27 Jun 2013

Australia tells court Japan's premise for whaling wrong

8:58 pm on 27 June 2013

Australia has argued that Japan's whaling programme is untenable and dangerous in its opening address to the International Court of Justice in the Hague.

The Australian Government launched the legal action in 2010 and both sides are making submissions over the three weeks set down for the case.

The ABC reports there will be no appeal when the court releases its decision later this year, so the stakes are high for all parties.

Bill Campbell, QC, told the court on Wednesday that Japan erroneously asserts the programme is for scientific research.

"Japan seeks to cloak its commercial whaling under the lab coat of science. It simply isn't science," he said. "What Japan is doing in the Southern Ocean is patently for commercial purposes.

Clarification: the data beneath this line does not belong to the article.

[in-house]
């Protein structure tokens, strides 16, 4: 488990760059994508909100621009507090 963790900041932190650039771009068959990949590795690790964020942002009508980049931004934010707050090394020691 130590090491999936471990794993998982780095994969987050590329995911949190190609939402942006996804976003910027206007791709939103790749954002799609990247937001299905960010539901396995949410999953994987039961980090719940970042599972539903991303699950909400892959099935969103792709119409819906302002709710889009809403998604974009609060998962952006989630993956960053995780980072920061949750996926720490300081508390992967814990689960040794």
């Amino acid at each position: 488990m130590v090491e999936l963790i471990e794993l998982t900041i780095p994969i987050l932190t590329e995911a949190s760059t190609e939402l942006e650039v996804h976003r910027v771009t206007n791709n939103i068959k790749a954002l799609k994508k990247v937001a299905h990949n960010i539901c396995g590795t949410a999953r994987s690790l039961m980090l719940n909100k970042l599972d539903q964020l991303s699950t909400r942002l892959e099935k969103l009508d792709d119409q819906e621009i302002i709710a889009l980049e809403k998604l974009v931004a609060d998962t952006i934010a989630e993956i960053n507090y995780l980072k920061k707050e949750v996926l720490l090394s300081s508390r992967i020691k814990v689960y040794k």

"The amount of catch they're taking, which in the case of minke whales, they can take up to 935 minke whales a year. They also sell the product into various places in Japan."

Mr Campbell told the 16 judges the court has a genuine opportunity to decide what does and does not constitute scientific activity.

He said that if each of the 89 countries signed up to whaling regulations made the same decisions as Japan, the consequences would be disastrous.

The ABC reports Australia says more than 10,000 whales have been killed since 1988 as a result of Japan's programs.

It says that puts Japan in breach of international conventions and its obligation to preserve marine mammals and their environment.

Australia's address will last for three days, with Japan making its first submission next week.

New Zealand is considered an intervener in the case, which means it backs the Australian argument and is bound by the court's decision but does not bear the same responsibilities or costs. It will also be allowed to make a brief statement to the court in July.

The court usually takes six to nine months to make its rulings.